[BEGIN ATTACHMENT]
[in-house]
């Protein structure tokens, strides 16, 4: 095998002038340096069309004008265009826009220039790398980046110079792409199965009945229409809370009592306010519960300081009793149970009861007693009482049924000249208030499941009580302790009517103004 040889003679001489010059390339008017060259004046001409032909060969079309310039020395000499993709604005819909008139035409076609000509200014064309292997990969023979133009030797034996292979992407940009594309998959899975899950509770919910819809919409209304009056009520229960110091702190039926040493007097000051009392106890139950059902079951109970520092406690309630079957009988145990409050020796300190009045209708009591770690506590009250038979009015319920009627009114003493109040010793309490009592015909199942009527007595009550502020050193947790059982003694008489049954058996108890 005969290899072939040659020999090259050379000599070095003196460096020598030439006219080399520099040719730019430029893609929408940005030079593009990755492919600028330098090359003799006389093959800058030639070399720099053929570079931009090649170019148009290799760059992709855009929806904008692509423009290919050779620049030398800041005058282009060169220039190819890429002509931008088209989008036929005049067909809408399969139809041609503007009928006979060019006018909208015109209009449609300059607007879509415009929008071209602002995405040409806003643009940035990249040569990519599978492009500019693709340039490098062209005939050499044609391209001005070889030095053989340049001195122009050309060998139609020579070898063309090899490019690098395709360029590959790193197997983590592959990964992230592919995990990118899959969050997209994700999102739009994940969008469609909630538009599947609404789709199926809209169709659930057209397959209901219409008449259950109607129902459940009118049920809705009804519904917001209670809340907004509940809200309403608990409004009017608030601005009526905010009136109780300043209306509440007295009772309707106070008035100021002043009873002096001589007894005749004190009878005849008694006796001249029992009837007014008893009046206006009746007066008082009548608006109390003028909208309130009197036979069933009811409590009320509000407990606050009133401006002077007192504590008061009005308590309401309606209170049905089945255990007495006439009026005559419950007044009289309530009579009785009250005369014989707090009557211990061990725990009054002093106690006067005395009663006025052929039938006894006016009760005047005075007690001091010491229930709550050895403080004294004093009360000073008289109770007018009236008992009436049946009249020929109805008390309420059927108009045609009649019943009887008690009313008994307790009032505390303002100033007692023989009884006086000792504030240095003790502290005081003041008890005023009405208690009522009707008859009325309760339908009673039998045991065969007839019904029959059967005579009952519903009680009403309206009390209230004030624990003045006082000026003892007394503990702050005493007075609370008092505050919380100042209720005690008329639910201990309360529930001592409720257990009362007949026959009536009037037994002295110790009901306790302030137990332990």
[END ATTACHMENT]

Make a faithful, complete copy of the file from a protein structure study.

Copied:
[in-house]
């Protein structure tokens, strides 16, 4: 095998002038340096069309004008265009826009220039790398980046110079792409199965009945229409809370009592306010519960300081009793149970009861007693009482049924000249208030499941009580302790009517103004 040889003679001489010059390339008017060259004046001409032909060969079309310039020395000499993709604005819909008139035409076609000509200014064309292997990969023979133009030797034996292979992407940009594309998959899975899950509770919910819809919409209304009056009520229960110091702190039926040493007097000051009392106890139950059902079951109970520092406690309630079957009988145990409050020796300190009045209708009591770690506590009250038979009015319920009627009114003493109040010793309490009592015909199942009527007595009550502020050193947790059982003694008489049954058996108890 005969290899072939040659020999090259050379000599070095003196460096020598030439006219080399520099040719730019430029893609929408940005030079593009990755492919600028330098090359003799006389093959800058030639070399720099053929570079931009090649170019148009290799760059992709855009929806904008692509423009290919050779620049030398800041005058282009060169220039190819890429002509931008088209989008036929005049067909809408399969139809041609503007009928006979060019006018909208015109209009449609300059607007879509415009929008071209602002995405040409806003643009940035990249040569990519599978492009500019693709340039490098062209005939050499044609391209001005070889030095053989340049001195122009050309060998139609020579070898063309090899490019690098395709360029590959790193197997983590592959990964992230592919995990990118899959969050997209994700999102739009994940969008469609909630538009599947609404789709199926809209169709659930057209397959209901219409008449259950109607129902459940009118049920809705009804519904917001209670809340907004509940809200309403608990409004009017608030601005009526905010009136109780300043209306509440007295009772309707106070008035100021002043009873002096001589007894005749004190009878005849008694006796001249029992009837007014008893009046206006009746007066008082009548608006109390003028909208309130009197036979069933009811409590009320509000407990606050009133401006002077007192504590008061009005308590309401309606209170049905089945255990007495006439009026005559419950007044009289309530009579009785009250005369014989707090009557211990061990725990009054002093106690006067005395009663006025052929039938006894006016009760005047005075007690001091010491229930709550050895403080004294004093009360000073008289109770007018009236008992009436049946009249020929109805008390309420059927108009045609009649019943009887008690009313008994307790009032505390303002100033007692023989009884006086000792504030240095003790502290005081003041008890005023009405208690009522009707008859009325309760339908009673039998045991065969007839019904029959059967005579009952519903009680009403309206009390209230004030624990003045006082000026003892007394503990702050005493007075609370008092505050919380100042209720005690008329639910201990309360529930001592409720257990009362007949026959009536009037037994002295110790009901306790302030137990332990």